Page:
There’s a big difference between “seeing” and “watching.” You “watch” a movie on your own, in your home, passively. You “see” a movie in a theater, with an audience, actively. I think that dissonance is part of what makes adapting plays and musicals for film so tricky. Theatre is meant to be seen live, in person, and surrounded by other bodies, where film is built for a more individual experience. So: movie musicals originally built for the stage need to work harder than other kinds of movies not to become weird and voyeuristic. For that reason and more, Hair (1979) does a really bad job at maintaining the energy and freedom of its source material.
Hair: The American Tribal Love-Rock Musical premiered in 1967 in New York City, making it absolutely contemporary to its subject matter. The hippies onstage could conceivably talk to hippies in the audience about the issues that mattered to them in that moment, including (but not limited to) racial justice, sexual freedom, and the ongoing war in Vietnam. Hair the movie wasn’t released until 1979, and — barely a decade later — it already feels like a period piece and a confusing emblem of a completely different time.
And 1979 was a completely different time! The war ended in 1975; those original hippies aged out of not trusting anyone over 30; a peanut farmer was president instead of a detested war criminal; and the youth movement calmed down. Making Hair in the late ’70s meant director Miloš Forman had to reach backward instead of reaching across the aisle. What was so exciting and current about Hair becomes frivolous and vapid when made in the past tense. The question becomes “what was the point?” instead of “why don’t you join us?”
The Rent movie is bad in the same way. Chris Columbus focused attention on the selfish nihilism of Rent’s poor-by-choice, privileged bohemian “artists,” which, fair. They suck. But he also cut songs that focused on the public health crisis that contextualized their behavior and the musical itself. When Rent premiered on Broadway in 1996, people were still dying in droves from AIDS: an epidemic publicly ignored because it disproportionately affected queer, Black, and poor communities. By the movie’s 2005 release, AIDS was no longer a sure death sentence, and the massive movement to control it (comprised of those affected queer, Black, and poor youth) had already been written out of history. Rent is in itself imperfect, but the movie totally misses the point by placing modern judgment on past values.
On stage, Hair is welcoming and warm; both productions I’ve seen embodied the spirit of the original. They also both involved the audience in the performance (in one, an actor handed his pants to an audience member for safekeeping at the beginning of the show; in the other, my best friend and I were seated on the stage, and we each briefly became Berger’s “Donna” in “Donna”). In lieu of an actual audience, the movie relies on Claude and Sheila as surrogates — they’re both hippies in the musical, but they’re straight-laced normies in the movie until the hippies corrupt them.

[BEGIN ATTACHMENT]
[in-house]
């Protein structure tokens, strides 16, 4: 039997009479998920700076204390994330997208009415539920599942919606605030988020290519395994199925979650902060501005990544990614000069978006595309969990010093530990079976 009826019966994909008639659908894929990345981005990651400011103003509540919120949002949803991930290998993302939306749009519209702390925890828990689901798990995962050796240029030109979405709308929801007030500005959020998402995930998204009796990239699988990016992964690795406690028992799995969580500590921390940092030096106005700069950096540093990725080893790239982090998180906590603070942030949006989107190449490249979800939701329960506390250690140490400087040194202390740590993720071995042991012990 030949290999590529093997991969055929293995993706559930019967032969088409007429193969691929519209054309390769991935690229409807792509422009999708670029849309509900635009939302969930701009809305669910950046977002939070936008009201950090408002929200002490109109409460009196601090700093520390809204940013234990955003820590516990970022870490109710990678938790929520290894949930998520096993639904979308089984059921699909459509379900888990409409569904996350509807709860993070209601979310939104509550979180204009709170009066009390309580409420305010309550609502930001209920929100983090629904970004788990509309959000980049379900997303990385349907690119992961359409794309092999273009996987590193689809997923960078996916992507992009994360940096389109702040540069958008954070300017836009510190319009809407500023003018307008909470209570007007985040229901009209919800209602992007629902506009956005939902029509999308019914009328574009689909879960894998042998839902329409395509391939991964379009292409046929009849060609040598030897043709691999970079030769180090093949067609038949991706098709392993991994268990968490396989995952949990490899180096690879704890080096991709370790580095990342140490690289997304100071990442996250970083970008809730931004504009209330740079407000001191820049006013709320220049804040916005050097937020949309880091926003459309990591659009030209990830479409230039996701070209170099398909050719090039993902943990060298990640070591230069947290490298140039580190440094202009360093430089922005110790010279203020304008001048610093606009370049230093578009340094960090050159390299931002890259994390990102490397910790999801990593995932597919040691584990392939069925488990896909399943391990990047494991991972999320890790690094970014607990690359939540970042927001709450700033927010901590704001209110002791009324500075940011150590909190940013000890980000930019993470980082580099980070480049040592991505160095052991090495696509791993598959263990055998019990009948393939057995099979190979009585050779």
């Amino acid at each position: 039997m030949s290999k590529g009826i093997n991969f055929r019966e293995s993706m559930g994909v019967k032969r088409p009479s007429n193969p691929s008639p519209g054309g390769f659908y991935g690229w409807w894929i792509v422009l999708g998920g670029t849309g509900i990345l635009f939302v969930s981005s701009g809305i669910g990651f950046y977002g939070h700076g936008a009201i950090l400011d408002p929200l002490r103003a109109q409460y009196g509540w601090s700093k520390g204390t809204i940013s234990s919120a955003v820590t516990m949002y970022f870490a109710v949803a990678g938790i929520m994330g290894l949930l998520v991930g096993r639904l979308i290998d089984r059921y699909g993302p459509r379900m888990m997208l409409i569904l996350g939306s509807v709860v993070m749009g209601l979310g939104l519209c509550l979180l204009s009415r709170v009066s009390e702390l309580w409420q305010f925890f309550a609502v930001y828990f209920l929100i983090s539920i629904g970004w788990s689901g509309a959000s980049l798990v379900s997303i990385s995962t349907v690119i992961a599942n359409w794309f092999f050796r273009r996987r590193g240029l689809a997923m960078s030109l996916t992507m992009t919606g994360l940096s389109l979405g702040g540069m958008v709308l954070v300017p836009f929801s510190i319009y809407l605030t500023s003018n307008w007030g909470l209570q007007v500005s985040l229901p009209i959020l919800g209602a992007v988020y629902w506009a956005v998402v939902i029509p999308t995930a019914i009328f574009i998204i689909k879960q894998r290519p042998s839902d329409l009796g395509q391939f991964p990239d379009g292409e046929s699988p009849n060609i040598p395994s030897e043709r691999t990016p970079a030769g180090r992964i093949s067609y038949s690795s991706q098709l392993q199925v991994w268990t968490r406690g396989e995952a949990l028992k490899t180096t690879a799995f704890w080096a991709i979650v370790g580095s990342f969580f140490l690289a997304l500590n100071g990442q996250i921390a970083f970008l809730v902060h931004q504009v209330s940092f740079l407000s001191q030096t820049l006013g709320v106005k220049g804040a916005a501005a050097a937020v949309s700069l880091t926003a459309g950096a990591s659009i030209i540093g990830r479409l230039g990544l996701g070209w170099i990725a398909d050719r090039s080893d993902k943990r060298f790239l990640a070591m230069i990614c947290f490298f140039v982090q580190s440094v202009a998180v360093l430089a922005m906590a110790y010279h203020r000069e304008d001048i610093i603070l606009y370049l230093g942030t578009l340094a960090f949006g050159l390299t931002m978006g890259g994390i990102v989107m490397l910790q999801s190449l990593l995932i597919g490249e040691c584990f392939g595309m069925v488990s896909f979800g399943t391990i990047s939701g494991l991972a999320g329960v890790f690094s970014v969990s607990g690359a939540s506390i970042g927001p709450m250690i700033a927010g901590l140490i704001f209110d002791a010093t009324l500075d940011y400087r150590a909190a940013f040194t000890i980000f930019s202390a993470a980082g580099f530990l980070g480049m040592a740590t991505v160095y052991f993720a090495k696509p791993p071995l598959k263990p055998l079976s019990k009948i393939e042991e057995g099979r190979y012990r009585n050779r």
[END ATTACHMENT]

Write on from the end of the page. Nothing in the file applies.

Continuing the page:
Hair the movie really likes the idea of hippies as corrupting influences. Sheila sings “Easy to Be Hard” in the musical about Berger, who cares more about the movement than he cares about his individual loves and friendships. In the movie, the song is reassigned to Hud’s wife, who does not exist in the musical. Instead of a thoughtful, hippy-to-hippy call out, the song becomes an outsider’s call for responsibility and common sense. It’s the most sympathetic moment in the movie, and it may as well be used to tell Hud to cut his hair, take a bath, and enlist in the military, you smelly hippy.
Speaking of which: Hair the musical is vehemently anti-war, and the movie is only sort of anti-war. The biggest threat to public health in the 1960s was not hippies, and it was not LSD or marijuana. It was the war in Vietnam, which is simplified to a sort of shrug, a sort of “what can you do?”, and a sort of intangible backdrop for a story that required deeper critical engagement. The big reveal at the end of the musical is Claude in his uniform, ultimately forced to succumb to the military-industrial complex he hates so much. Inexplicably, half of Hair the movie takes place on an army base, where we see Claude and his platoon march around, preparing dutifully to go overseas. In the musical, war is senseless, but there is hope that the crisis can be contained with direct action; in the movie, war is an inevitability, and time has told that direct action failed. The film’s postwar judgment of wartime attitudes is unsympathetic and — frankly — very square.